Why Israel sees double standard in response to Wikileaks' Iraq files
The Wikileaks files on US actions in Iraq has some Israelis arguing they were unfairly singled out by a UN inquiry over the Gaza war.
The Wikileaks release of US military field reports from Iraq that detail tens of thousands of civilian casualties in seven years of fighting is being used by some Israels to argue that their country is a victim of an international double standard on human rights.Skip to next paragraph
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With Israeli politicians facing possible arrest in Europe and their government facing allegations of war crimes stemming form the United Nations' Goldstone Report on the 2009 Gaza war, some Israelis are drawing a connection between the conduct of the US military in Iraq and the Israeli Defense Forces (IDF) in Gaza. They say that the world's likely response – or non-response – to the Wikileaks revelations will demonstrate that Israel is held to a higher standard than other nations.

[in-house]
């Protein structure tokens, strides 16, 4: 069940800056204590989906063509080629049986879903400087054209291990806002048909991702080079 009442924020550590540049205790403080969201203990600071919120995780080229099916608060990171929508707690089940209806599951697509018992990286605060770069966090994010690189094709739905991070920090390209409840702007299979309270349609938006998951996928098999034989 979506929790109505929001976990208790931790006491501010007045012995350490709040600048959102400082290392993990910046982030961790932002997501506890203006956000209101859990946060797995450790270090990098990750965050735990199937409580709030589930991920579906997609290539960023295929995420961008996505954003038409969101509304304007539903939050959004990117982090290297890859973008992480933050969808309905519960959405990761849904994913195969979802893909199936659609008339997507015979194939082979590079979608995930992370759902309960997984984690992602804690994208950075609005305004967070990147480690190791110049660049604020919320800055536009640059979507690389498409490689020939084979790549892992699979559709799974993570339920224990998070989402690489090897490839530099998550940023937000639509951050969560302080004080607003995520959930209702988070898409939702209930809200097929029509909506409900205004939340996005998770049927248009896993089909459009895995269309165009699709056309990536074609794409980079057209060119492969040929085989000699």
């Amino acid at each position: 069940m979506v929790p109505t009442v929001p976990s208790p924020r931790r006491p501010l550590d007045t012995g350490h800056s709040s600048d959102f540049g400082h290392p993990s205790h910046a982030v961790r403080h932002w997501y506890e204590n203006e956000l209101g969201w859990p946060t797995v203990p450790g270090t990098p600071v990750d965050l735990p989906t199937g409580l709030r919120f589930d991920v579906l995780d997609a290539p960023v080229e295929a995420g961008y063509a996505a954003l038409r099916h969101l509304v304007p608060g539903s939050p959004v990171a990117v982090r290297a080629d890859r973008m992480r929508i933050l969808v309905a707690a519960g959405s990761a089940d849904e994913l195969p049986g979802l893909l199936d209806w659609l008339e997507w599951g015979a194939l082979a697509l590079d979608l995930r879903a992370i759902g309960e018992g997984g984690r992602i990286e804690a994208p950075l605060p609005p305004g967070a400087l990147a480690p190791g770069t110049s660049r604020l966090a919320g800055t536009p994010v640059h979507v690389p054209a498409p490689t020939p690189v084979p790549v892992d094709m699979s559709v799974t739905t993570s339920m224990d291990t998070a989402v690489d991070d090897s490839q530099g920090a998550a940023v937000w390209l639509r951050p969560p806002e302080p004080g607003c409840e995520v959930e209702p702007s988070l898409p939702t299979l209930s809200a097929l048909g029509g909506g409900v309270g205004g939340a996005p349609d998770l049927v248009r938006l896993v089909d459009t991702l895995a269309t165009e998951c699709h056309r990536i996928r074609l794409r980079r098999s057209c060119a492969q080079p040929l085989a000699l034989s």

On Monday, Israeli lawmaker Michael Ben Ari said he filed a formal complaint with the UN, calling for war crimes investigations of senior American politicians and "international arrest warrants for US government leaders."
In a letter to Secretary General Ban Ki-moon, he wrote: "I call on the UN to condemn the behavior of the US and especially its attempts to hide the facts... We need to expose the hypocrisy of the West... The world must understand who the criminals are."
Such a call emanating from Israel – usually a staunch US ally – may seem strange. But Mr. Ben Ari, a member of Israel's far right, isn't interested in prosecutions of Bush or Obama administration officials so much as he is in pointing out what, to his mind, is unfair criticism of Israel.
He's not alone. Gerald Steinberg, an Israeli-American professor of political science at Bar Ilan University, shares the view that the volume of international criticism of Israel is out of proportion, though he departs from Ben Ari when it comes to the case of the US.